The unhappy man, who has long been treated as a brute animal, too frequently sinks beneath the common standard of the human species. The galling chains, that bind bis body, do also fetter his intellectual faculties, and impair the social affections of his heart. Accustomed to move like a mere machine, by the will of a master, reflection is suspended; he has not the power of choice; and reason and conscience have bat little influence over his conduct, because he is chiefly governed by the passion of fear. He is poor and friendlessperhaps worn out by extreme labour, age, and disease.

Under such circumstances, freedom may often prove a misfortune to himself, and prejudicial to society.

Attention to emancipated black people, it is therefore to be hoped, will become a branch of our national police; but as far as we contribute to promote this emancipation, so far that attention is evidently a serious duty incumbent on 'u's, and which we mean to discharge to the best of our judgment and abilities.

To instruct, to advise, to qualify those, who have been restored to freedom, for the exercise and enjoyment of civil liberty, to promote in them habits of industry, to furnish them with employments suited to their age, sex, talents, and other circumstances, and to procure their children an education calculated for their future situation in life; these are the great outlines of the annexed 5

plan, plan, which we have adopted, and which we conceive will essentially promote the public good, and the happiness of these our hitherto too much neglected fellowcreatures.

A plan so extensive cannot be carried into execution without considerable pecuniary resources, beyond the present ordinary funds of the society. We hope much from the generosity of enlightened and benevolent freemen, and will gratefully receive any donations or subscriptions for this purpose, which may be made to our treasurer, James Starr, or to James Pemberton, chairman of our committee of correspondence. Signed by order of the society,

B. FRANKLIN, PRESIDENT. Philadelphia, 9th of November, 1789.

Plan for improving the Condition of the Free Blacks.

The business relative to free blacks shall be transacted by a committee of twenty-four persons, annually elected by ballot, at the meeting of this society, in the month called April; and in order to perform the different services with expedition, regularity, and energy, this committee shall resolve itself into the following sub-committees, viz:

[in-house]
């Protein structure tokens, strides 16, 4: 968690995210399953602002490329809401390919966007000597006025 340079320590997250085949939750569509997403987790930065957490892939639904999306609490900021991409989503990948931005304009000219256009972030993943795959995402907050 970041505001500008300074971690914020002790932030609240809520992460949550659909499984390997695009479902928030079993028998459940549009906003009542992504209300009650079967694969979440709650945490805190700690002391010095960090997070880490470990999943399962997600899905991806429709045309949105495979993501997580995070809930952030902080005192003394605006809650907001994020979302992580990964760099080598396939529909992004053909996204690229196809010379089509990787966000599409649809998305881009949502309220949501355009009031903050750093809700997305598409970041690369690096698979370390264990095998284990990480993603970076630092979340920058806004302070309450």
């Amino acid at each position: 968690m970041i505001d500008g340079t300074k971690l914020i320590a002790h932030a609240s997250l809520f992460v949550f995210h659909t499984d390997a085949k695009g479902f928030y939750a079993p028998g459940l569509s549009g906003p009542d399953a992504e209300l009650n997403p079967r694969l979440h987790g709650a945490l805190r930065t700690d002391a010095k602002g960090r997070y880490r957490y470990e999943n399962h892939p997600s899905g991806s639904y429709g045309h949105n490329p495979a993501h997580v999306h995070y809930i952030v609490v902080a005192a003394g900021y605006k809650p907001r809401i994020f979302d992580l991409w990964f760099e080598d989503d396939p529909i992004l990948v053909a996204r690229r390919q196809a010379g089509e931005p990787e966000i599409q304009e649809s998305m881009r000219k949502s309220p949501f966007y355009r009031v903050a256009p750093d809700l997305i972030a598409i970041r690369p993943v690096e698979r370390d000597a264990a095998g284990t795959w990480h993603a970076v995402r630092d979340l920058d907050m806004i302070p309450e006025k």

I.

A committee of inspection, who shall superintend the morals, general conduct, and ordinary situation of the free negroes, and afford them advice and instruction, protection from wrongs, and other friendly offices.

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II.

A committee of guardians, who shall place out cbildren and young people with suitable persons, that they may (during a moderate time of apprenticeship, or servitude) learn some trade or other business of subsistence. The committee may effect this partly by a persuasive influence on parents and the persons concerned'; and partly by co-operating with the laws, which are, or may be enacted for this, and similar purposes: in forming contracts on these occasions, the committee shall secure to the society, as far as may be practicable, the right of guardianship over the persons so bound,

A committee of education, who shall superintend the school-instruction of the children and youth of the free blacks; they may either influence them to attend regularly the schools, already established in this city, or forın others with this yiew; they shall, in either case, provide, that the pupils may receive such learning, as is necessary for their future situation in life; and especially a deep impression of the most important, and generally acknowledged moral and religious principles. They shall also procure and preserve a regular' record of the marriages, births, and manumissions of all free blacks.

IV. A committee of employ, who shall endeavour to procure constant employment for those free negroes who are able to work: as the want of this would occasion poverty, idleness, and many vicious habits. This committee will, by sedulous enquiry, be enabled to find